Also over the last week her cardiac margins have been expanding on her x-rays. We don't know the cause so far. She had an echo to look into cardiac function due to the increasing size but it didn't show any strongly significant findings. The expanding cardiac borders is a really terrifying new development. It could be something very serious or it could also be that her right lung is partially collapsed in the same area of her right atria-making her heart border look larger. The doc says this partial lung collapse would be best case scenario. She'll have a bronchoscopy tomorrow, thisnentails putting a camera into her lungs to investigate her airway. If they find any stubborn mucus they'll levage her.
If they can't find the source of the problem she'll have an MRI later in the week. Normally in these circumstances a kid would have a CT scan but given her poor kidney function she wouldn't tolerate the dye. The bad thing about having the MRI is she'll have to have her pacing wires pulled before going down. This makes me nervous. Her pacing wires are inserted directly into her atria and ventricles and have saved her life or at least saved her from needing CPR in the past. No longer having them there as a fail safe worries me.
I feel like just when we start to see significant progress and a possible light at the end of the tunnel our girl gets knocked back. I've been thinking a lot about how Avelyn will never be alright. Many CHD kids won't be. They will always struggle with their disease.
Even in the best cases, they may grow and thrive, but worry free vistas of health are not on the horizon. Instead we will always face forests of challenges. Avelyn will always need to be monitored closely by a cardiologist, and now likely a nephrologist as well. She'll always be more susceptible to illness. She'll have developmental delays and will lag behind her peers as they run and play.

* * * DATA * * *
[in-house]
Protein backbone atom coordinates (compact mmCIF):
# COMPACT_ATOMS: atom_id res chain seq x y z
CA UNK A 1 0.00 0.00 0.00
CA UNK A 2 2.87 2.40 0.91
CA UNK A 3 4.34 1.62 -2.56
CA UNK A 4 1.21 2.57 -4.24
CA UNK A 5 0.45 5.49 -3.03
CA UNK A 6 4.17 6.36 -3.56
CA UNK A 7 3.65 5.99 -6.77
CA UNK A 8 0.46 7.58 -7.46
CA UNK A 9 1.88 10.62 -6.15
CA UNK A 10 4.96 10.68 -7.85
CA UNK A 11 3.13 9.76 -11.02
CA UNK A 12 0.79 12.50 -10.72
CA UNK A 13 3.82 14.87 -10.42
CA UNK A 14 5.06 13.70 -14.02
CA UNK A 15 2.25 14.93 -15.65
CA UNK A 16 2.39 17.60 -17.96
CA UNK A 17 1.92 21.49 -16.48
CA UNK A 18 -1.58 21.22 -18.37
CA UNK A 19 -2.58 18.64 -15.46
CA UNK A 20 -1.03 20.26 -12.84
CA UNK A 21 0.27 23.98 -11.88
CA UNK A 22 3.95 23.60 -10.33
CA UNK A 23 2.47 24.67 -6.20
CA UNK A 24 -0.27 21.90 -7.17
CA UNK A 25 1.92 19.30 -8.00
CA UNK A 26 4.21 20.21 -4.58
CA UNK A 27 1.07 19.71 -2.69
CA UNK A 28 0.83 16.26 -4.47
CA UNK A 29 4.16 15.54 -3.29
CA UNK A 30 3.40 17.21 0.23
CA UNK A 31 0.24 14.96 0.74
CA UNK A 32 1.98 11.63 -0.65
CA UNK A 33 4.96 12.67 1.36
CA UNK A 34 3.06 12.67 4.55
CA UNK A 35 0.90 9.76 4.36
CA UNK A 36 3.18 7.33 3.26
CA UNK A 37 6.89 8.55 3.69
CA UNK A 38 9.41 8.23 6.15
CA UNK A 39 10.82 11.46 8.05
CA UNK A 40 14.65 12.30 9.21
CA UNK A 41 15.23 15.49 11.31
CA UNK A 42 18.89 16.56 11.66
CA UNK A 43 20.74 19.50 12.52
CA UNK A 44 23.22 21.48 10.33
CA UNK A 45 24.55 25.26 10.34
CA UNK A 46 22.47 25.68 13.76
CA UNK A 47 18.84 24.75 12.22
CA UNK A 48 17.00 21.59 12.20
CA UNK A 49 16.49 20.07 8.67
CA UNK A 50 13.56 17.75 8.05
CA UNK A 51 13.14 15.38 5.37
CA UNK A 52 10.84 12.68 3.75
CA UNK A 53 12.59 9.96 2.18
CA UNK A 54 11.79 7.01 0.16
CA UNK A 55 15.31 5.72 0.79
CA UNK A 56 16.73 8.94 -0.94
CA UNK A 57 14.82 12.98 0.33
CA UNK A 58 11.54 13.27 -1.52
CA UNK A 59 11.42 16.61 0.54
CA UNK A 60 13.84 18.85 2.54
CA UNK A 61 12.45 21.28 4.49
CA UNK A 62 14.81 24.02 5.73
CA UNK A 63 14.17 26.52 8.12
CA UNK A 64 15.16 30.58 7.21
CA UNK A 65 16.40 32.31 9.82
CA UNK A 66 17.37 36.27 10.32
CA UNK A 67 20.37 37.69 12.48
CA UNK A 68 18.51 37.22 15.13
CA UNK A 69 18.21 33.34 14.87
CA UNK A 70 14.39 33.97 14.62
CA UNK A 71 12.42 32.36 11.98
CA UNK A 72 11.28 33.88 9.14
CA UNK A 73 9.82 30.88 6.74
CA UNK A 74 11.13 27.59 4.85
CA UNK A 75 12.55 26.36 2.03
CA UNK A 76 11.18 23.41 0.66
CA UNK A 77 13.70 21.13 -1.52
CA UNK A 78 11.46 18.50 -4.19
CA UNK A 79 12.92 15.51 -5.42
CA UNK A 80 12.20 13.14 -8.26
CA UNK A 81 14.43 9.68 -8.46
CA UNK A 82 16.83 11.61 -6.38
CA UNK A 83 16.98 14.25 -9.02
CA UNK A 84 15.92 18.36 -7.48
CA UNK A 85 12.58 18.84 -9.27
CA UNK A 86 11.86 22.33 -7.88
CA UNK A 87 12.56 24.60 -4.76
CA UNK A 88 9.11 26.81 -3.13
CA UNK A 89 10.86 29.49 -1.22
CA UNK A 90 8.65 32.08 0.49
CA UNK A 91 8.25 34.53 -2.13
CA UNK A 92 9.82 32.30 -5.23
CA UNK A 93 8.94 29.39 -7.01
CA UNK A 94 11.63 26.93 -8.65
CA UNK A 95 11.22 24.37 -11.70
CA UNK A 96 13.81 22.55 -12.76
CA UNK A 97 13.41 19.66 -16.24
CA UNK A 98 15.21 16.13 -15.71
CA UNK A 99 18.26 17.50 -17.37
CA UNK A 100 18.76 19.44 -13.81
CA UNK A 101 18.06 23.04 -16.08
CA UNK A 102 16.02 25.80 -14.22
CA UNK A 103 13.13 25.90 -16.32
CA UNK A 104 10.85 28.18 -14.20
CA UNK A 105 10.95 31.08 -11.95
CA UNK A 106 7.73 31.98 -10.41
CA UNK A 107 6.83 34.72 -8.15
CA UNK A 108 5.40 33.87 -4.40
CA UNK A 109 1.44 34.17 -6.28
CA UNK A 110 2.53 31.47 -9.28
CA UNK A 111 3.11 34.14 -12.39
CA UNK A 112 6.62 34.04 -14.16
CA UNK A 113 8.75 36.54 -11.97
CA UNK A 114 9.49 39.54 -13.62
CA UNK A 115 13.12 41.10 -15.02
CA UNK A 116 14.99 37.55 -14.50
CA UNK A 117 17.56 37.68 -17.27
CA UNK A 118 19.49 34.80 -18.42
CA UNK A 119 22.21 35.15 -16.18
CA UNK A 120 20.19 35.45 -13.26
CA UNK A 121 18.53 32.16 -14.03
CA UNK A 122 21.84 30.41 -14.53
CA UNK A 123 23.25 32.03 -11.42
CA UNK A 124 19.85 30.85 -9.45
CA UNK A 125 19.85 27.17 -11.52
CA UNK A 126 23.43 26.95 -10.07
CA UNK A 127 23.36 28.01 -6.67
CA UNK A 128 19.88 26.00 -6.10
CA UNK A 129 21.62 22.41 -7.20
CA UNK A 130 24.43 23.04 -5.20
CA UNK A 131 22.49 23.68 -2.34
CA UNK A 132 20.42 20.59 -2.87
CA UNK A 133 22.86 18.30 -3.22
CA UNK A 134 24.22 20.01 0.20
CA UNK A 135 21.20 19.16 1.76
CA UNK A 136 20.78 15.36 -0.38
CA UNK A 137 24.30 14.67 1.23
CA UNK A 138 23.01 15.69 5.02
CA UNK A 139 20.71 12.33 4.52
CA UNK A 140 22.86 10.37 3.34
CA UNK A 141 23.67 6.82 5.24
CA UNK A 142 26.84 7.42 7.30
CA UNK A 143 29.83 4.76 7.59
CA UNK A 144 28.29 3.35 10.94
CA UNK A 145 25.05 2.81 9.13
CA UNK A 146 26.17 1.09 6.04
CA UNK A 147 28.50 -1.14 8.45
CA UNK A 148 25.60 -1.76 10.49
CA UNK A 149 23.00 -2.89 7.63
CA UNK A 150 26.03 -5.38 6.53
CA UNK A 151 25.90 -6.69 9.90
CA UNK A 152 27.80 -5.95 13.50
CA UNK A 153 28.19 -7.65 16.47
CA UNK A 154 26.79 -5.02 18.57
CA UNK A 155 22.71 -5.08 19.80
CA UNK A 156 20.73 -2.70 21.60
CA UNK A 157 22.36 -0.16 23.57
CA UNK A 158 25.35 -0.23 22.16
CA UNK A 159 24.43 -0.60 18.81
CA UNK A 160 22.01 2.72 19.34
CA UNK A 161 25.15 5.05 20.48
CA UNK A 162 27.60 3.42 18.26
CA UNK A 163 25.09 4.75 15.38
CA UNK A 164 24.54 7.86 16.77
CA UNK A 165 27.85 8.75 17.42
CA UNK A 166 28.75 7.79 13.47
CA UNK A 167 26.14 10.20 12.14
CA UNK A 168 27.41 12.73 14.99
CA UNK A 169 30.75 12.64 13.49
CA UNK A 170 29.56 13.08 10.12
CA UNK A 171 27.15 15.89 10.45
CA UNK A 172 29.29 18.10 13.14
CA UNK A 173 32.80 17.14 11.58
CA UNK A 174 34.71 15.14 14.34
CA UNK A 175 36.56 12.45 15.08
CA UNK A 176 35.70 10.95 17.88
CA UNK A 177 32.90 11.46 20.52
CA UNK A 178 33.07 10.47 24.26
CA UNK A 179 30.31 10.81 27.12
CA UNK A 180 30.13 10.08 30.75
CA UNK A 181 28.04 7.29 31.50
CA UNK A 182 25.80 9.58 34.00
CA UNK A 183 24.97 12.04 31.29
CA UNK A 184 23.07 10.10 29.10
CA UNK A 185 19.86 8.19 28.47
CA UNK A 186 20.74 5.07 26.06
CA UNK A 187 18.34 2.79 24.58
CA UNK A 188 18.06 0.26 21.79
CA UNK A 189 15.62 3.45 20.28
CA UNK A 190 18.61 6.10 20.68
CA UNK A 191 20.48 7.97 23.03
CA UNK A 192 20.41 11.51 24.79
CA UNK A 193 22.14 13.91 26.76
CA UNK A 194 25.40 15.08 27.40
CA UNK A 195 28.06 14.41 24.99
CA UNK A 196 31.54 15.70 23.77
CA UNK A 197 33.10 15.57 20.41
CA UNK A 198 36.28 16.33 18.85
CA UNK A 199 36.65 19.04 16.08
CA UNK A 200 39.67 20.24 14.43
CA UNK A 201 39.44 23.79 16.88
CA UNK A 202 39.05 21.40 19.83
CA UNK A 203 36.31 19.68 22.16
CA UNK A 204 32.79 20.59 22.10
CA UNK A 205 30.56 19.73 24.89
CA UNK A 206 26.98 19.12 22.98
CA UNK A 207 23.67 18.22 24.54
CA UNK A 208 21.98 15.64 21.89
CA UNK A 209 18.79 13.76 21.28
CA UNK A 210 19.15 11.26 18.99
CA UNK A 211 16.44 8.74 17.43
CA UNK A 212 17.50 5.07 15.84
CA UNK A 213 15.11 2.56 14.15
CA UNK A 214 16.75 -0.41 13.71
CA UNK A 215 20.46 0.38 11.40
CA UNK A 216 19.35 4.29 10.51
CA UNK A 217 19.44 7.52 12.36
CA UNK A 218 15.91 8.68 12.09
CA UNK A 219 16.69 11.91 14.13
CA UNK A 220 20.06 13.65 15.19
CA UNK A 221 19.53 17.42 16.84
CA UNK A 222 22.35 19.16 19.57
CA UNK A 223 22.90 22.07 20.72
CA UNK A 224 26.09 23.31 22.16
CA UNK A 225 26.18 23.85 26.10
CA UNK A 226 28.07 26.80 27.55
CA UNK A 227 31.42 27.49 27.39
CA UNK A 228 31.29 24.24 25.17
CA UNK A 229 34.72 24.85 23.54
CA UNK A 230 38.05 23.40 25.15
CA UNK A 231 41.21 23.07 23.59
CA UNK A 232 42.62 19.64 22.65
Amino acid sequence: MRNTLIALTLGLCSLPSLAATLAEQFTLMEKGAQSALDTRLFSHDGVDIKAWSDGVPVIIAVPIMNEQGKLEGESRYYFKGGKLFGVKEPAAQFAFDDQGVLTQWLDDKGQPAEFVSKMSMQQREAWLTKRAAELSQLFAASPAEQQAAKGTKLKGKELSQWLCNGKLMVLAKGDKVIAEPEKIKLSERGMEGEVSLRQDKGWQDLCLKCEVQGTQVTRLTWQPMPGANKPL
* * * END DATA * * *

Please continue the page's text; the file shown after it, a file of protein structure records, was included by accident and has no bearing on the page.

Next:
That's best case scenario. Worst case scenario, she'll never leave this hospital alive. That's a real possibility but I believe with all my heart that if any baby can over come these specific circumstances it's my Avelyn. She's tough and she's fighting with all her might. I believe she has a lot to offer this world and can grow to be someone remarkable. She is already such an amazing little person and she's never left her bed.
So despite all her challenges and setbacks, I am not giving up on her. In the last few months we've pitched a tent in our proverbial woods but I think it may be time to build a cabin. Sean and I are in this for the long haul, because Avelyn is in it for the long haul. I'm alright with never getting out of the woods. There's a beauty to the Forrest that a wide open vista could never touch. When you live among the trees, you learn to see the beauty of the easily overlooked. The waterfalls and wet diapers. The liveliness of new life and the lasting impressions of those we've lost. The peaceful stillness and precious slow blinks. The rustle of leaves and the wiggle of toes. We might've missed or taken for granted a lot of these "little" but beautiful things if we were looking upon a vast vista.
We cherish our girl and will always be there for her, however and wherever she needs us.